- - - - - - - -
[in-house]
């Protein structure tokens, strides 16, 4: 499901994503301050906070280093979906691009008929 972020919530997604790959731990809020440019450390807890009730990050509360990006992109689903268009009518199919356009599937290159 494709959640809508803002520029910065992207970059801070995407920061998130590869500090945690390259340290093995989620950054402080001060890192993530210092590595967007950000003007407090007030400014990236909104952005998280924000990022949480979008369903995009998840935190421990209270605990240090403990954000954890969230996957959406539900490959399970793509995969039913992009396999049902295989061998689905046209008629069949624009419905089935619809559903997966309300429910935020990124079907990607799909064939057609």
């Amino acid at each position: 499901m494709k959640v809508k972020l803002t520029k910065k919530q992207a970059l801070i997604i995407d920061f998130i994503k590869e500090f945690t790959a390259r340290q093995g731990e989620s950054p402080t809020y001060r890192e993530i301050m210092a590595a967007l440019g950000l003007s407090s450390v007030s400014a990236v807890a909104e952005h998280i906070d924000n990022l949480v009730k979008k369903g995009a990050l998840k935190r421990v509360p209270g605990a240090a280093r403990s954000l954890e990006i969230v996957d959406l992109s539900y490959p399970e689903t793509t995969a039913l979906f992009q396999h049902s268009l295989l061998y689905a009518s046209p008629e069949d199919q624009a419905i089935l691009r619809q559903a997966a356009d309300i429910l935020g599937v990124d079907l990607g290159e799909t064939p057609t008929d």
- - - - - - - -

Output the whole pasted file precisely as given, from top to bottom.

[in-house]
């Protein structure tokens, strides 16, 4: 499901994503301050906070280093979906691009008929 972020919530997604790959731990809020440019450390807890009730990050509360990006992109689903268009009518199919356009599937290159 494709959640809508803002520029910065992207970059801070995407920061998130590869500090945690390259340290093995989620950054402080001060890192993530210092590595967007950000003007407090007030400014990236909104952005998280924000990022949480979008369903995009998840935190421990209270605990240090403990954000954890969230996957959406539900490959399970793509995969039913992009396999049902295989061998689905046209008629069949624009419905089935619809559903997966309300429910935020990124079907990607799909064939057609």
């Amino acid at each position: 499901m494709k959640v809508k972020l803002t520029k910065k919530q992207a970059l801070i997604i995407d920061f998130i994503k590869e500090f945690t790959a390259r340290q093995g731990e989620s950054p402080t809020y001060r890192e993530i301050m210092a590595a967007l440019g950000l003007s407090s450390v007030s400014a990236v807890a909104e952005h998280i906070d924000n990022l949480v009730k979008k369903g995009a990050l998840k935190r421990v509360p209270g605990a240090a280093r403990s954000l954890e990006i969230v996957d959406l992109s539900y490959p399970e689903t793509t995969a039913l979906f992009q396999h049902s268009l295989l061998y689905a009518s046209p008629e069949d199919q624009a419905i089935l691009r619809q559903a997966a356009d309300i429910l935020g599937v990124d079907l990607g290159e799909t064939p057609t008929d």